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Lachman says affordability is key issue for Rockland

By Stephen Betts | Sep 26, 2020
Adam Lachman

Rockland — Adam Lachman says housing affordability is, arguably, the most important issue facing Rockland.

Lachman is one of five candidates running for the Rockland City Council. There are two seats up for the Nov. 3 election.

"This goes to the heart of the identify of Rockland and who can afford to live here," Lachman said.

He said the city needs to look at different incentives to private landlords and to use underused lands. Lachman said creating a municipal housing authority could place the issue on the front burner.

"If we want to grow the economy, we need affordable housing," he said.

Lachman said he is looking forward to seeing the recommendations from the comprehensive planning commission, saying the city needs to look at creative solutions.

The Main Street resident said he is running for Rockland City Council to "bring effective listening, small business and economic experience to our city."

Since 2013, Lachman has served as a senior aide for Sen. Angus King, independent of Maine. Lachman currently serves on the Governor’s Economic Recovery Committee; a council of public and private sector leaders working to stabilize the state’s economy and advance future economic prosperity in response to the COVID-19 pandemic.

Lachman has lived in the Midcoast most of his life, with the past five years on Main Street.

"Rockland is a community with a rich history, incredible people, diversity and amazing potential. As city councilor, I will hear and listen to the citizens of Rockland and will work to improve the dialogue between the council, city employees and the public. I would be honored to serve our city and bring effective listening, transparency and economic development experience to the table," Lachman said.

“As someone who works to solve problems for Mainers and create opportunity, I recognize Rockland’s need for affordable housing, a thriving and sustainable business environment, reduction of tax burden on homeowners and businesses, and protection of our working waterfront and environment, while improving economic opportunity and affordability for all Rockland citizens," he said in a news release.

A graduate of Wesleyan University in Middletown, Conn., Lachman previously owned and operated small businesses in Vinalhaven and North Haven, and has a background in hospitality, innovation and renewable energy.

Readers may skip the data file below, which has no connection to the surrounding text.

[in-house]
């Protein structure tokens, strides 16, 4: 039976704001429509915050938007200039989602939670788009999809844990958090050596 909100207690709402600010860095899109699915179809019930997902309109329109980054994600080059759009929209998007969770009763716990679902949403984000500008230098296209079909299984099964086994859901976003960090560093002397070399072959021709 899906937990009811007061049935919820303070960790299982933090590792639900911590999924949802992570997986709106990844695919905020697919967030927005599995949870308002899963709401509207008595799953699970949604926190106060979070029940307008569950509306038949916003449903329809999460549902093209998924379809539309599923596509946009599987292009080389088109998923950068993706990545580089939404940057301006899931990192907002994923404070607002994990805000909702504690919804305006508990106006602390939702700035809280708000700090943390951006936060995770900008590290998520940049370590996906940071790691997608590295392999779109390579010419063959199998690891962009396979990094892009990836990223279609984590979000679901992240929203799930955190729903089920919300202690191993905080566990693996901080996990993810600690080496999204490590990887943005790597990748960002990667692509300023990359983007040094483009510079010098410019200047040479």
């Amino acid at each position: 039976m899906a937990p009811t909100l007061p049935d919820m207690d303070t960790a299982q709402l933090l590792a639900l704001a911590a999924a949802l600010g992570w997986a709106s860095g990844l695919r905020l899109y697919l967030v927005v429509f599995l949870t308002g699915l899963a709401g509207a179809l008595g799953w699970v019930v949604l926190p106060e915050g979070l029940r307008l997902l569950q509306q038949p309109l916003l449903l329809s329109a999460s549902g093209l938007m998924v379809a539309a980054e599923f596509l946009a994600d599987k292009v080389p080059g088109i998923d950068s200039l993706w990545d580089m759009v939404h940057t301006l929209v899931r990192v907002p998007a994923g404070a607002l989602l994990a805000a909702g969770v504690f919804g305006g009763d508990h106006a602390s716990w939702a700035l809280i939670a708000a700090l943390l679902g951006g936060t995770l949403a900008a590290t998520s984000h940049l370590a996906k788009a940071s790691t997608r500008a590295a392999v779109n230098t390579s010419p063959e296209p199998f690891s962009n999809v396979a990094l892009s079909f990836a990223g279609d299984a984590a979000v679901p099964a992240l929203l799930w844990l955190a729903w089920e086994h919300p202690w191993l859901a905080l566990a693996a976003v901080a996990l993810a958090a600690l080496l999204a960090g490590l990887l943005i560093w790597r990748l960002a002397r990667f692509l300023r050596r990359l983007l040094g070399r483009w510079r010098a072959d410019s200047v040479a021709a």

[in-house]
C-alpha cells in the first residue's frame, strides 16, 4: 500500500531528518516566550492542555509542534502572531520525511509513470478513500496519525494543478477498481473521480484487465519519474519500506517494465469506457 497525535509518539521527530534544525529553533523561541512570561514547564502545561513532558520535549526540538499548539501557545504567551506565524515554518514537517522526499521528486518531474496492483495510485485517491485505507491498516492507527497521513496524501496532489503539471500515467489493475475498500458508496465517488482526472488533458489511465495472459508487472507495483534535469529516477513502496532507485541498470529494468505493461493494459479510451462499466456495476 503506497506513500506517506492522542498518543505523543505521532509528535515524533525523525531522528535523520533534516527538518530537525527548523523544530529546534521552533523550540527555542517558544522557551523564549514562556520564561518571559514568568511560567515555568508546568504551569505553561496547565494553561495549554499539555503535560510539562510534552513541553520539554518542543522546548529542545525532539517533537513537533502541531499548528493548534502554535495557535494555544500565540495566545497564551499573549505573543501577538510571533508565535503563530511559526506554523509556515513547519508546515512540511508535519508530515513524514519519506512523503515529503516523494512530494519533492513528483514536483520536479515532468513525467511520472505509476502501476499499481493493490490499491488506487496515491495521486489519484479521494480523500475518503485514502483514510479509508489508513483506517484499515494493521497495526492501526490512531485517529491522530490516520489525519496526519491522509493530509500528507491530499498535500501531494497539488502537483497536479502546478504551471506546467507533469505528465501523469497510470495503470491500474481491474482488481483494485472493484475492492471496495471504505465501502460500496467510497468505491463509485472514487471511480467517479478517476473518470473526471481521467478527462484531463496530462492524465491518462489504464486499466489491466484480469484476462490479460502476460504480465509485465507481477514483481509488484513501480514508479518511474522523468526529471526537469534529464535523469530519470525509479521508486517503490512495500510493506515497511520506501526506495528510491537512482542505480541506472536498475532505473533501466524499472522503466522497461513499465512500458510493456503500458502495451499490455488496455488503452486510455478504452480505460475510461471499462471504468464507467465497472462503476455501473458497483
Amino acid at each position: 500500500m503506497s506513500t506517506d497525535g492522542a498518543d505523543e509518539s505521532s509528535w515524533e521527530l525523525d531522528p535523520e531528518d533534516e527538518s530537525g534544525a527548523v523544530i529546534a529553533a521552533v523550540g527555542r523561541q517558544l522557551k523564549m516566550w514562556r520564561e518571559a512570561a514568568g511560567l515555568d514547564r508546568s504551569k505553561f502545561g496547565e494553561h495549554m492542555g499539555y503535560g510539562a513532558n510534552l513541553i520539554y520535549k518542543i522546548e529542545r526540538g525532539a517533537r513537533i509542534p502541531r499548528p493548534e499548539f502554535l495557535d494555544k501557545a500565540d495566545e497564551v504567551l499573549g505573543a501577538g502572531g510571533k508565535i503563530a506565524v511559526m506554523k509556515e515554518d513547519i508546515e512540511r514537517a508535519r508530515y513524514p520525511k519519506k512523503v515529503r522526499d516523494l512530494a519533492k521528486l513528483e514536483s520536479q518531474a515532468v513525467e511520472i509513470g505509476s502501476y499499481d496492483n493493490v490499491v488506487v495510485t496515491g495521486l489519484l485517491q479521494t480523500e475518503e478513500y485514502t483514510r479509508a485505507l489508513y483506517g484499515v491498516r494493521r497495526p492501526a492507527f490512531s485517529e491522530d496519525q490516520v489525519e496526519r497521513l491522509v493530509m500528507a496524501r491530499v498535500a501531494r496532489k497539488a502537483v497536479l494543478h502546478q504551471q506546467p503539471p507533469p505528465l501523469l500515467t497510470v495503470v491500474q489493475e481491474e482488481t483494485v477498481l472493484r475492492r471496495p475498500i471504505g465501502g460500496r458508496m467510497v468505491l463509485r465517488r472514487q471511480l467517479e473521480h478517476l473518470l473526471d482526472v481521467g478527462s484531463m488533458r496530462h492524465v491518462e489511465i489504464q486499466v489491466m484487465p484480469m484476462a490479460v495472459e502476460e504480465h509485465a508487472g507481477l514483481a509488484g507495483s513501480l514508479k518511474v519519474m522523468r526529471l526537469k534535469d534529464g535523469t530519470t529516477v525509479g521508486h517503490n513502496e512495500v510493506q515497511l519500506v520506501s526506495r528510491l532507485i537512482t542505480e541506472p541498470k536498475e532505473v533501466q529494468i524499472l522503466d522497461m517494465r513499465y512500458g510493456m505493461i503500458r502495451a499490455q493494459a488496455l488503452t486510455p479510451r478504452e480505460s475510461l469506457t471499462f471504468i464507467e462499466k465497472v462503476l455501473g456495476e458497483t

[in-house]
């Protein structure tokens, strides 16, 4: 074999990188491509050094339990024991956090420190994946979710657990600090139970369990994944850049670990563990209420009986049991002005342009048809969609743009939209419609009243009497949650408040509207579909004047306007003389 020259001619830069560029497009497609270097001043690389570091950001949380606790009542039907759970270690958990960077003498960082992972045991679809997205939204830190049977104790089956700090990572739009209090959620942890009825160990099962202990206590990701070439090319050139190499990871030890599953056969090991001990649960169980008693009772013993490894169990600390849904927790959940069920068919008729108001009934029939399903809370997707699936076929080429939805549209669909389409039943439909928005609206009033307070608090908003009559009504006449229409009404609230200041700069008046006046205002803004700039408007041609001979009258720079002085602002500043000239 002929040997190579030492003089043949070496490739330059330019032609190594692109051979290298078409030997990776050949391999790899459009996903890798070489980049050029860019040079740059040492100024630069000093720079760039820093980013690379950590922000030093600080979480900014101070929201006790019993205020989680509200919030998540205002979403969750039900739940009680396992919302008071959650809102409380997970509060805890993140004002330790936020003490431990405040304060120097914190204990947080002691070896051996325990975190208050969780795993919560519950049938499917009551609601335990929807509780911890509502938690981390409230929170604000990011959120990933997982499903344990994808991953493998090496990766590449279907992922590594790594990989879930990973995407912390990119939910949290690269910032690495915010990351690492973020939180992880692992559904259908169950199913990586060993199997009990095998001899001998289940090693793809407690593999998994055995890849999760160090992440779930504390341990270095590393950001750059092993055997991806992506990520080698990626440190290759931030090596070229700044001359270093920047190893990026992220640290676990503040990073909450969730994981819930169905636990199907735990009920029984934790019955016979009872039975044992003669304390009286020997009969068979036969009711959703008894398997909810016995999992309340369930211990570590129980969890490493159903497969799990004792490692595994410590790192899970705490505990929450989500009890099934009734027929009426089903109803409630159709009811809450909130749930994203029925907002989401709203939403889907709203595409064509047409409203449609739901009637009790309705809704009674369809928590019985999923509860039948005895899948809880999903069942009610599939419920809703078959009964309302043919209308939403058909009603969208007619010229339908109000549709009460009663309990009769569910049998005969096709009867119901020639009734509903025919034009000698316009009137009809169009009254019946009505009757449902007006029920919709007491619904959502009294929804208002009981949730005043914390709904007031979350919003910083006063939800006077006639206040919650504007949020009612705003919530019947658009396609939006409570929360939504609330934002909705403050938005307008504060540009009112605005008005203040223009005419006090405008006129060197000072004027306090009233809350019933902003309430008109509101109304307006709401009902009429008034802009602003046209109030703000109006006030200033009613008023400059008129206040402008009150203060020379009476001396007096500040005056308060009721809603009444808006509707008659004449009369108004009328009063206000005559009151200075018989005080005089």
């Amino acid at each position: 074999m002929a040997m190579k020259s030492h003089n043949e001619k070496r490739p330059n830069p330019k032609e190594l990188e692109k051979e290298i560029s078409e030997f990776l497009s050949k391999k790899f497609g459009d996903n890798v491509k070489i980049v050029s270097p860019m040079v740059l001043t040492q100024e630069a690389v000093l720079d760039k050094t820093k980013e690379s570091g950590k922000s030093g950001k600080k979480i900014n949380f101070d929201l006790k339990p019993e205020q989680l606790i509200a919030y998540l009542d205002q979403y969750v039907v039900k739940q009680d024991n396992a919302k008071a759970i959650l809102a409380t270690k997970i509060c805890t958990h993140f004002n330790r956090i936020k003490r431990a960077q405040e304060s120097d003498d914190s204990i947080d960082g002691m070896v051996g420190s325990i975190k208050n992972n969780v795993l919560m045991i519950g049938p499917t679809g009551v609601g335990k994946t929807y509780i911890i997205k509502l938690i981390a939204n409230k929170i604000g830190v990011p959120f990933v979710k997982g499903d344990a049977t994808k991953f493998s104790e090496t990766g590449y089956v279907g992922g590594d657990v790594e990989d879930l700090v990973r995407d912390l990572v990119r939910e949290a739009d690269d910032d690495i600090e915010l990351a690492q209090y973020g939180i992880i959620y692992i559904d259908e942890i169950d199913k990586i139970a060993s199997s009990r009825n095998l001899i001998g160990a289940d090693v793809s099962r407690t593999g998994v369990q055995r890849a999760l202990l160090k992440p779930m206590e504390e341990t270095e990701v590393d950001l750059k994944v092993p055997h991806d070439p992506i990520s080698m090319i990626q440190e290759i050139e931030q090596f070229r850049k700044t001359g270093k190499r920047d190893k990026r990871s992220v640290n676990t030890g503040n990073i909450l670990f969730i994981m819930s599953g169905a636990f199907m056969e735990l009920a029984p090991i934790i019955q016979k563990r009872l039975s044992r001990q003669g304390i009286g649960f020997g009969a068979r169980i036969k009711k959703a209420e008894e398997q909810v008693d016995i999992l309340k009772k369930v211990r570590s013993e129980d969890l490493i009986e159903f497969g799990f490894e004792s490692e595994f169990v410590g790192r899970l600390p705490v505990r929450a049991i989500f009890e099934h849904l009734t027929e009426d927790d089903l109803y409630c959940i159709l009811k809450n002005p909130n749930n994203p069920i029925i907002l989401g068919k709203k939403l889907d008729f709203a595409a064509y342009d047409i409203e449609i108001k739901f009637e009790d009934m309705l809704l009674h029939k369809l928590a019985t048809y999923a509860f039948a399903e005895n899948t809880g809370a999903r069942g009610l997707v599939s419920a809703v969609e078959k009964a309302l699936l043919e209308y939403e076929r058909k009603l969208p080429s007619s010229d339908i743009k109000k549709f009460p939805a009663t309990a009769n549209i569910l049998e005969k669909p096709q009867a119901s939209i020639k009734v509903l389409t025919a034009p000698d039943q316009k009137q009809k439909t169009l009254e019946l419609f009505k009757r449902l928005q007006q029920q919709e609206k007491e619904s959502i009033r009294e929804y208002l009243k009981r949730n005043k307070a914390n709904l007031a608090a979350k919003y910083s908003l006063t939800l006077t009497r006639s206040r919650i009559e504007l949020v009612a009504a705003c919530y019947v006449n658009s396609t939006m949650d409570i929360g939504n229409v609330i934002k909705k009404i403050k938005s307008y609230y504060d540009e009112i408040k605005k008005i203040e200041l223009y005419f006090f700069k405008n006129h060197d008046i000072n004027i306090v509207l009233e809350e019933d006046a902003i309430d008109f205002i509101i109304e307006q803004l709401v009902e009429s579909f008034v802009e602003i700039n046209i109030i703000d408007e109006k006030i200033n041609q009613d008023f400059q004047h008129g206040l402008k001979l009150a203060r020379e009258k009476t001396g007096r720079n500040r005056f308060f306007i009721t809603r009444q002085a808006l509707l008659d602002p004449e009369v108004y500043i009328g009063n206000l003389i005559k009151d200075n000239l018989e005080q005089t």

Lachman said he believes in a living wage, but he was surprised at how the referendum process came to a vote.

"We need to look at affordability in a broader way than the minimum wage," Lachman said. "There needs to be the opportunity to earn more than the minimum wage."

He said he was also concerned Rockland would become an outlier when it comes to the minimum wage and it would have negative impacts. He said the state has made progress, but not enough. He said he wanted to talk to businesses about what it takes to increase wages.

When asked at the Sept. 24 city council candidate debate, Lachman said there are more cost efficient ways to operate programs but added.

"You can't cut your way to prosperity," he said.

Instead, the city should look at expanding the tax base and to find other revenue sources other than the property tax.

Rockland needs an economic development plan with smart growth in addition to efficiencies. He said when positions become open through retirements, the city should look at those positions.

Lachman called for a hybrid process for council meetings, saying the absence of in-person meetings makes the job more difficult for elected officials. The Council should look at outdoor meetings when possible, he said.

Lachman said he does not support the call for defunding police.

"A much more thoughtful conversation is needed. We need to step out of the  national movement and look at what we have here in Rockland. We have a community where we can have a conversation, look at how services can be provided better and work collaboratively on this issue," Lachman said.

In terms of reducing the downtown section of Main Street to one lane. Lachman said even the best of plans require good execution. He said the City Council's intent was to help and support Main Street businesses.

"No other recent issue exemplifies the lack of listening, the lack of listening to our community," he said with some businesses blindsided by the action.

The city needs to study and come up with a plan that works for everybody.

"If there was a smarter plan and better execution, downtown wouldn't look like a demolition, construction zone. We need more careful thought to ensure no business is struggling by action of city," the candidate said.

Lachman said the issue of recreation services for the community goes beyond the issue of the contract with the Penobscot Bay YMCA. He said a city that doesn't have accessible recreation programs is not serving its community. The Council needs to set priorities and equity in its programs, he said.

Lachhman said stewardship of the harbor is important and the city should dictate standards, and consider all users of the harbor.

He said one of the concerns he hears is how things get on the Council agenda. he said the setting of the agenda should involve engagement with the community.

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